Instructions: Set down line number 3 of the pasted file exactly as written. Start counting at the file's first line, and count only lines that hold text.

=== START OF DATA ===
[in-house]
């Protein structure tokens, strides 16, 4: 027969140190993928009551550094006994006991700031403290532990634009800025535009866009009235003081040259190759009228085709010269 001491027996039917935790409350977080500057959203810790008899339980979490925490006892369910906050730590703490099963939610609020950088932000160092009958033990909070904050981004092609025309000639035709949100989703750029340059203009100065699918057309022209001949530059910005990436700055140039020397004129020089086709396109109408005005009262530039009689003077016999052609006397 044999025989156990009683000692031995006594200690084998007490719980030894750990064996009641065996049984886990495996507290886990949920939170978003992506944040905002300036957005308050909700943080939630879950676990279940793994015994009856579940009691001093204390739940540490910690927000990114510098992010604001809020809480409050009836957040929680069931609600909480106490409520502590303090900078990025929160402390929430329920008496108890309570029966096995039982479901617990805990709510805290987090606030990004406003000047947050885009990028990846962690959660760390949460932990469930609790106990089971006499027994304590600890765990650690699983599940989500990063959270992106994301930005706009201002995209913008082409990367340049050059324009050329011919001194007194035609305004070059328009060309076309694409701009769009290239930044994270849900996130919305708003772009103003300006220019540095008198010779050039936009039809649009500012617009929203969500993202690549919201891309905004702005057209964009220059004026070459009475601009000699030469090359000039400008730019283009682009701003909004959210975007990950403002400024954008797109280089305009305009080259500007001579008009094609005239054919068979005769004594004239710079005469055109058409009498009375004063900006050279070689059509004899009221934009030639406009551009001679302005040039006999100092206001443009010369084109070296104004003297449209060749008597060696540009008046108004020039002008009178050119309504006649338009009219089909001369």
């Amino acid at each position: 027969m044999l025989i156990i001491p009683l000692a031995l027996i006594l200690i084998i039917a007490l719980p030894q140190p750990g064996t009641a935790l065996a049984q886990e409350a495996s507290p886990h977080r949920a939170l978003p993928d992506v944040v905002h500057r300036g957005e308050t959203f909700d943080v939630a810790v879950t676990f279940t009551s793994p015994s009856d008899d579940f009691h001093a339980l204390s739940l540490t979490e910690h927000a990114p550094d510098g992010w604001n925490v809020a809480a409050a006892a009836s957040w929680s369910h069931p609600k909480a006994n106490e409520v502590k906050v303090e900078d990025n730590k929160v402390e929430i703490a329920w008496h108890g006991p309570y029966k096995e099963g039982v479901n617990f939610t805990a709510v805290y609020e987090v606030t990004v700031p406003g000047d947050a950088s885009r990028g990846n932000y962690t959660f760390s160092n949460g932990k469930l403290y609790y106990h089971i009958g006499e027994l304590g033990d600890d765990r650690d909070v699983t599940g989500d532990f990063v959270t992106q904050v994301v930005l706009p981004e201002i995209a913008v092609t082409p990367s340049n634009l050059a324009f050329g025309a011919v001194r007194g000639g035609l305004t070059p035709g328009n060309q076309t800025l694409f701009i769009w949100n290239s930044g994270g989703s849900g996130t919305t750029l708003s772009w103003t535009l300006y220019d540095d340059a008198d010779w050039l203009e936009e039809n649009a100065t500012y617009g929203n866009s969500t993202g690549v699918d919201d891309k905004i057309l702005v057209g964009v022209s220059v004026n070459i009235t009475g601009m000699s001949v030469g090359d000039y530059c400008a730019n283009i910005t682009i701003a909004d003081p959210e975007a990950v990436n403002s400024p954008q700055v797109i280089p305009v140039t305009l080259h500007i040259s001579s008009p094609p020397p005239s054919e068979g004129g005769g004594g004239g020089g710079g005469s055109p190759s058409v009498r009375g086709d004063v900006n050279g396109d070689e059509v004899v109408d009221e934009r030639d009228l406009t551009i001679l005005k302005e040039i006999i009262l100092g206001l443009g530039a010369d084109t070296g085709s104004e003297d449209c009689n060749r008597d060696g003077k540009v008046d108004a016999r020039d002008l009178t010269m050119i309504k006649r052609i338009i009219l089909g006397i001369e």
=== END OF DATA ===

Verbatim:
């Amino acid at each position: 027969m044999l025989i156990i001491p009683l000692a031995l027996i006594l200690i084998i039917a007490l719980p030894q140190p750990g064996t009641a935790l065996a049984q886990e409350a495996s507290p886990h977080r949920a939170l978003p993928d992506v944040v905002h500057r300036g957005e308050t959203f909700d943080v939630a810790v879950t676990f279940t009551s793994p015994s009856d008899d579940f009691h001093a339980l204390s739940l540490t979490e910690h927000a990114p550094d510098g992010w604001n925490v809020a809480a409050a006892a009836s957040w929680s369910h069931p609600k909480a006994n106490e409520v502590k906050v303090e900078d990025n730590k929160v402390e929430i703490a329920w008496h108890g006991p309570y029966k096995e099963g039982v479901n617990f939610t805990a709510v805290y609020e987090v606030t990004v700031p406003g000047d947050a950088s885009r990028g990846n932000y962690t959660f760390s160092n949460g932990k469930l403290y609790y106990h089971i009958g006499e027994l304590g033990d600890d765990r650690d909070v699983t599940g989500d532990f990063v959270t992106q904050v994301v930005l706009p981004e201002i995209a913008v092609t082409p990367s340049n634009l050059a324009f050329g025309a011919v001194r007194g000639g035609l305004t070059p035709g328009n060309q076309t800025l694409f701009i769009w949100n290239s930044g994270g989703s849900g996130t919305t750029l708003s772009w103003t535009l300006y220019d540095d340059a008198d010779w050039l203009e936009e039809n649009a100065t500012y617009g929203n866009s969500t993202g690549v699918d919201d891309k905004i057309l702005v057209g964009v022209s220059v004026n070459i009235t009475g601009m000699s001949v030469g090359d000039y530059c400008a730019n283009i910005t682009i701003a909004d003081p959210e975007a990950v990436n403002s400024p954008q700055v797109i280089p305009v140039t305009l080259h500007i040259s001579s008009p094609p020397p005239s054919e068979g004129g005769g004594g004239g020089g710079g005469s055109p190759s058409v009498r009375g086709d004063v900006n050279g396109d070689e059509v004899v109408d009221e934009r030639d009228l406009t551009i001679l005005k302005e040039i006999i009262l100092g206001l443009g530039a010369d084109t070296g085709s104004e003297d449209c009689n060749r008597d060696g003077k540009v008046d108004a016999r020039d002008l009178t010269m050119i309504k006649r052609i338009i009219l089909g006397i001369e």